The younger you start to socialize your dog the better. Conditioning your dog to different environments, situations, people, canines and patterns, other than the ones that they are used to, is socialization. Doing this can have a profound effect on a dog’s view of life. Most times the younger the dog the better it can adapt. Socialization can also help to create a more confident, relaxed dog.
In our own experience with our rescue, Butch, he was so afraid of uncarpeted floors that he did anything, except bite us, to get away. When we finally managed to get him on to a tile floor, he began to shake uncontrollably and looked for anyway out that he could find. He settled for jumping up on a chair. There were months of work that we had to do with him all over a floor type.
There are many sad sides to the plight of an un-socialized dog. The behavior of some dogs will be perceived by us humans as abuse, but the behavior is purely from lack of socialization. These dogs will be fearful of new situations which cause them extreme stress. Sadly, this can lead to aggression and even lead to the dog being put down.
"Because the first three months are the period when sociability outweighs fear, this is the primary window of opportunity for puppies to adapt to new people, animals and experiences. Incomplete or improper socialization during this important time can increase the risk of behavioral problems later in life including fear, avoidance, and/or aggression. Behavioral problems are the greatest threat to the owner-dog bond… Behavioral issues, not infectious diseases, are the number one cause of death for dogs under three years of age."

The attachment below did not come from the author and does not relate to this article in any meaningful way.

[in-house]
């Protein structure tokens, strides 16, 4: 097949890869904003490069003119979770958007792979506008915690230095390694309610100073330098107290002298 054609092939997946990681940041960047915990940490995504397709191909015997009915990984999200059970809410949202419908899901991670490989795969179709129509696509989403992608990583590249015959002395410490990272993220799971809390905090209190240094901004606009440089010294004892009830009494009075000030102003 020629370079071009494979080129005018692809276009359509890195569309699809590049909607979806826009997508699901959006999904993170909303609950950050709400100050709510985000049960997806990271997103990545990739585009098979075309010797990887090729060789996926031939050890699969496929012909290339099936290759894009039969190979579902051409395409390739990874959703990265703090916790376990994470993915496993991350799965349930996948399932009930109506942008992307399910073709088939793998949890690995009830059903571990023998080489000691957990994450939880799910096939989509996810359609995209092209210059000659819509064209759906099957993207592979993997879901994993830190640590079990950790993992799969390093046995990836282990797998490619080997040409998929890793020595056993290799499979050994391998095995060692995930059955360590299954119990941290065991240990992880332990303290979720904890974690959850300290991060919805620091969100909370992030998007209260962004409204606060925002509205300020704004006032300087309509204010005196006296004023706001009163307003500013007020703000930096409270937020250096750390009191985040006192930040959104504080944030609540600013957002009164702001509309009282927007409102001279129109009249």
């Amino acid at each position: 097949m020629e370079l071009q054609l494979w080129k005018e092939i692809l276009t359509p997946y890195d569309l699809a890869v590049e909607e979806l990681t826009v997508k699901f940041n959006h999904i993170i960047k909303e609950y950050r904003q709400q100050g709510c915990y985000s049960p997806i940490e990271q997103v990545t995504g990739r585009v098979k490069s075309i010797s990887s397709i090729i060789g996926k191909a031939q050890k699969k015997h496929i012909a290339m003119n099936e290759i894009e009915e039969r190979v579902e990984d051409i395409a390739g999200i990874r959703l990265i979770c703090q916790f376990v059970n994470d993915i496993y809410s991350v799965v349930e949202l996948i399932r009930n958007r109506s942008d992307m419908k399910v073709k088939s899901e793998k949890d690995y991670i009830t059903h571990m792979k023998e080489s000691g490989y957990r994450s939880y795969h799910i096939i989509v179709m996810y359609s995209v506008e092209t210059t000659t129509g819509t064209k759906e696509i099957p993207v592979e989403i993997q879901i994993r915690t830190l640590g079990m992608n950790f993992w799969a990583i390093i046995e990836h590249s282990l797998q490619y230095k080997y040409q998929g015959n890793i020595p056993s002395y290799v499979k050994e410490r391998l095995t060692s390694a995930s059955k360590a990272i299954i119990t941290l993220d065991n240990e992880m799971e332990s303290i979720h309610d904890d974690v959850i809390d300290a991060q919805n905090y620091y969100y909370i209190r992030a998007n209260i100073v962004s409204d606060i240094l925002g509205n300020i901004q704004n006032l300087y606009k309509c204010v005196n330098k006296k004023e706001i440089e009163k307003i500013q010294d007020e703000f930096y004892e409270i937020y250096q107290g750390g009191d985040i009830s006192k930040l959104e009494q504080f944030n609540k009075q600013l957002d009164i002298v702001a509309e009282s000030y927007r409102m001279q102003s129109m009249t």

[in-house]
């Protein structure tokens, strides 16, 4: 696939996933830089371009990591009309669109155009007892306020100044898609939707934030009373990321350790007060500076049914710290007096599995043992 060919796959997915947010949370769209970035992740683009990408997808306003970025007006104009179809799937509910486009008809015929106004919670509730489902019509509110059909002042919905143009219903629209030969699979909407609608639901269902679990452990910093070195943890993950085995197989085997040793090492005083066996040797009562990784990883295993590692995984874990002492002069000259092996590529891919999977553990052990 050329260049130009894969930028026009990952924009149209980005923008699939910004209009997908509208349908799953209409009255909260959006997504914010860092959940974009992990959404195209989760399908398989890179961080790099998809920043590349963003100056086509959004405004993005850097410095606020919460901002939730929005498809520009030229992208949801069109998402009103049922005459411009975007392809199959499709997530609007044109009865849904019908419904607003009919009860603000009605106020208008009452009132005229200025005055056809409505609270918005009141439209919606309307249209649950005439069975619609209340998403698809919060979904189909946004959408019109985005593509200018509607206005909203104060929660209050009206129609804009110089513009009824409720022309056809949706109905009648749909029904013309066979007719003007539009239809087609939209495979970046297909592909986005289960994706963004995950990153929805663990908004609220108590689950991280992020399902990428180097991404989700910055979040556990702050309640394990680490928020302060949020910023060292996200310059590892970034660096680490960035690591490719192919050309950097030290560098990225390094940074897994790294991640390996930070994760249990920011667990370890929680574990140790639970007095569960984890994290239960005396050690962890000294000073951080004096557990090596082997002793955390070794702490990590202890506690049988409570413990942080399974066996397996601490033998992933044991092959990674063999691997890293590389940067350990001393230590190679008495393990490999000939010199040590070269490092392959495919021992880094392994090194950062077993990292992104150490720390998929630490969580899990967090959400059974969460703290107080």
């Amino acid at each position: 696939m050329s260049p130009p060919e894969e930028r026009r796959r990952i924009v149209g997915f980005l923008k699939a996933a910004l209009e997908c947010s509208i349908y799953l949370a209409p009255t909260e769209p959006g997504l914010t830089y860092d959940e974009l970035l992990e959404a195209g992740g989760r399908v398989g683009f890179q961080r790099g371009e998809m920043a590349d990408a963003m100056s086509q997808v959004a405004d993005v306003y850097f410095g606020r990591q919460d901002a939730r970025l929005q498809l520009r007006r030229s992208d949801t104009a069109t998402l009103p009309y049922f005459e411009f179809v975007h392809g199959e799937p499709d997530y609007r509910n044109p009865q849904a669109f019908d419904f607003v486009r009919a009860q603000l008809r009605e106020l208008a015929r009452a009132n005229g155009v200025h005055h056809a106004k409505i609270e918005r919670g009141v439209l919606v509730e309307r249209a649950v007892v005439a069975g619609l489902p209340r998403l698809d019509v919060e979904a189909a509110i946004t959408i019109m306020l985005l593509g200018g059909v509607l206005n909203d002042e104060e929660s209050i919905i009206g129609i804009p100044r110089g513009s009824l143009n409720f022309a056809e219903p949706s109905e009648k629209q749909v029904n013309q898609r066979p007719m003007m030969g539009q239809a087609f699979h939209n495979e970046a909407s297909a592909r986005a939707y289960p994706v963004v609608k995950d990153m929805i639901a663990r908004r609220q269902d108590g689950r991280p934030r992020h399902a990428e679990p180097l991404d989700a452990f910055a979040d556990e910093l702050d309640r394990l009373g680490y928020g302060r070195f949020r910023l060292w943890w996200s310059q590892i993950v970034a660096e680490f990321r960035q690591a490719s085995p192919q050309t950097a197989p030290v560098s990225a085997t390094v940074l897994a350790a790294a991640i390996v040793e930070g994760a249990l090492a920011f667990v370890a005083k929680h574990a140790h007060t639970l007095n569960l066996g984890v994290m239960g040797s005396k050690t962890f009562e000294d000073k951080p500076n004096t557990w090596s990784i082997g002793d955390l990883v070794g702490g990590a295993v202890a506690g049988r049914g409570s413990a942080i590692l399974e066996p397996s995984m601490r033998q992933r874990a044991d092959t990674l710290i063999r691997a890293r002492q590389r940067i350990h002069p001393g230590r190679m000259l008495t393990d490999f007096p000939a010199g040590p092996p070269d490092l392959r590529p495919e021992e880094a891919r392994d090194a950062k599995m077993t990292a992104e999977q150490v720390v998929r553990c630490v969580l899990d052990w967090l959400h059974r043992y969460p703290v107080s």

Perhaps you are going to rescue a dog, or you had a sick puppy. You can still work with a dog on socialization at an older age. This will most likely be a long process as things should be introduced slowly. Many times you will need the help of a professional trainer as the task of socialization may be quite difficult with an older dog.
We hope this blog gives you a deeper insight as to why it is so important to socialize you pup and how many different things you should expose them to.
In her book Culture Clash Jean Donaldson says,
"it's advisable to go way overboard covering all the bases before the socialization window closes, especially for spookier breeds or individuals. This means exposing the puppy to as wide a social sphere as possible in terms of human age groups, sexes, sizes, shapes, colours and gaits. The experiences should be positive (play, treats, nothing scary) and include a wide variety of patting, handling and movement by the humans
"It also means getting the puppy used to anything it may have to encounter in later life, such as car rides, veterinary exams (make the first one or two fun rather than scary), cats, traffic, soccer games, elevators and pointy sticks."